Starring Zheng Liu, Alexander Castro, Gordon Liu, Jimmly Wong, Pitbull
Fight Choreography by Jack Wong
Directed by Gregory McQualters
Recently there have been a increased production of martial arts films popping out from the USA. Bunraku, The Girl From The Naked Eye, and now we have Blood Money, and like those films introduces a potential new star to the world of martial arts cinema, Zheng Liu, a young Shaolin Master. Add to this the legendary Gordon Liu, and maybe we have a new martial arts classic?
Zheng Liu plays Zhou, an assassin who works for Steven Ho (Wong) , a notorious drug lord, who is engaged in a war with biker gangs, Chinese cartels, and a crazy Columbian drug lord named Cabrera (Castro). The war escalates as several tons of cocaine is coming to Shanghai by boat, and all of them want to control it. Ho sends Zheng to “level the playing field” and he does so, meanwhile Cabrera’s men try to deal in distribution with the brother and sister of Steven Ho. When a young woman staying in their care is kidnapped by Cabrera, and his men kill the brother of Steven Ho. Ho sends Zhou to rescue the girl and kill Cabrera and his men. While on the mission Zhou doesn’t complete his mission, and Ho decides to take him out. With both Ho and Cabrera looking to kill Zhou and the girl he steals away from them, Zhou goes to seek help from a monk from his past (Gordon Liu) and together they defend the girl from Cabrera and Ho. But who is this mysterious woman, and why does Zhou care?
The story takes us into the seedy world of drug trafficking, and the shaolin assassin who walks through this world, just as dirty as the people he has to kill, but we don’t get enough time to spend with Zhou. He does a lot of self-destructive things, like taking drugs, and of course the assassinations, with flashbacks that show that he may have undergone a traumatic moment in his life to cause his behavior, but we don’t get to spend enough time with those flashbacks to really care about the character and his plight, and that is the biggest fault of the script, or it may have been left on the cutting room floor. Zheng Liu is a first time actor, and it shows. He does okay with what he has to work with, but it’s apparent he’s a novice, but he does have something in onscreen presence that with some more acting experience he could be quite something. First time (?) Director Gregory McQualter is sure-handed in his direction, even in scenes that don’t work.
Gordon Liu brings warmth to the film as the monk, but his scenes are far too short. He really needed to be in the film more, as his relationship with Zhou was the best thing in the film, and really captured my interest and disappointment that there wasn’t more of that Master/Student relationship. Castro does an okay job, but really plays Cabrera as any old Columbian drug lord except he knows how to fight. While Pitbull is in the film, he only briefly appears at the beginning but frankly Pitbull needs acting lessons…even to play himself. I didn’t feel that any of the female leads brought anything to their roles to make me care about them.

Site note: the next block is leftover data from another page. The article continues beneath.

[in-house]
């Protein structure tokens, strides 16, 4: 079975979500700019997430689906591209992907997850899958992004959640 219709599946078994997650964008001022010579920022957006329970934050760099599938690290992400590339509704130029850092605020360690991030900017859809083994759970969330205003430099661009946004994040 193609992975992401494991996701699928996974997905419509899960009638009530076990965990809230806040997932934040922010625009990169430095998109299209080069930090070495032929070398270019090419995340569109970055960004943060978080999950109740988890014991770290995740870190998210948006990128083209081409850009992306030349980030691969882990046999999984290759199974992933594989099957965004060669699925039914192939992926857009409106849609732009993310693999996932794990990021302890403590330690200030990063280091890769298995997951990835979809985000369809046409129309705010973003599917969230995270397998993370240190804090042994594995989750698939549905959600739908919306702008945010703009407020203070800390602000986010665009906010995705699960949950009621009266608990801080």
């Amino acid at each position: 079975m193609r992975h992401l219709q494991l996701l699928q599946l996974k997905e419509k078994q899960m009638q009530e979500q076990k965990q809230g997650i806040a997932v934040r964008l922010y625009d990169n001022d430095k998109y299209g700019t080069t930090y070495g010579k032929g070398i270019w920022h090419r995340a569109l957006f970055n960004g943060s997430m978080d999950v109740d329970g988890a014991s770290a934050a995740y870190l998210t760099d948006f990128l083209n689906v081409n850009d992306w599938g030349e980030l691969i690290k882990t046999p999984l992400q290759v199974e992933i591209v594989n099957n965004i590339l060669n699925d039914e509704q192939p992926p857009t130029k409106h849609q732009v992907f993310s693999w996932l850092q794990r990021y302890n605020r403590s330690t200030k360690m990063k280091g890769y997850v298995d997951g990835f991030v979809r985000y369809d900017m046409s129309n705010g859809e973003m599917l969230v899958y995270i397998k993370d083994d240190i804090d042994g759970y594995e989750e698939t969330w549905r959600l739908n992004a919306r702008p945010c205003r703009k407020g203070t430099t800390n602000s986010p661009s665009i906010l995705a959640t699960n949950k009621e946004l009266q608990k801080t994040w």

On that note, one thing that did bother me, and maybe it’s just me, but it seems like all of the women in the movie are damsels in distress in one way or the other, waiting for Zhou to save them (usually from an attempted rape), unable to protect themselves. Would it have been too much to ask to have at least one woman kick someone’s ass? ( One of them does, but it’s at the end, in a moment that didn’t seem too empowering.)
The fight scenes are actually pretty good, and as the film progresses gets better, especially the camerawork. Without a doubt Zheng can fight, and gets to really show his stuff, and camera work does a great job of showing him off. It’s in these moments that Zheng Liu shows the brightest, and does a great job with the choreography. I was surprised that Gordon Liu got a two-on-one fight scene, and while it was short, was shot really well and the choreography was a great moment of old-school kung fu fighting from Gordon. Jack Wong does a good job of mixing it all up. There are a few shaky-cam moments here and there, but the editing of the fights are at least not of the MTV variety that so many Hollywood films ascribe to.
Blood Money does introduce a new star in Zheng Liu and has good fight scenes, but the story just doesn’t instill enough character development to invest in what’s going on, which is a shame as the idea of the modern day Shaolin Assassin is a good idea.
(On a scale of 1-10, 10 being the best)
CHOREOGRAPHY: (7) The fights are good here, and Wong placing Zheng in a position to look really good. There were a few moments that looked like maybe some flips were wire assisted, but what you see is what you get with Zheng as he does his own stunts. Gordon Liu’s fight was far too short, but great to still see he had “it” at the time. Sadly that may be the last time.
STUNTWORK: (7) Zheng Liu did his own stunts, and many of the punches and kicks look like a few of them connected, and that is a testament to the bravery of the stunt men and the acting job they did.
STAR POWER: (6) Gordon Liu gives the film this score, and to a small extent, Pit Bull. It’s too early to see what direction Zheng takes his career in, but hopefully we will see more of him.
FINAL GRADE: (6) Blood Money is a well-made film, and I would like to see what Zheng Liu and Gregory McQualter can do with a more straightforward and linear plot, but the story here just has too many problems to truly recommend.
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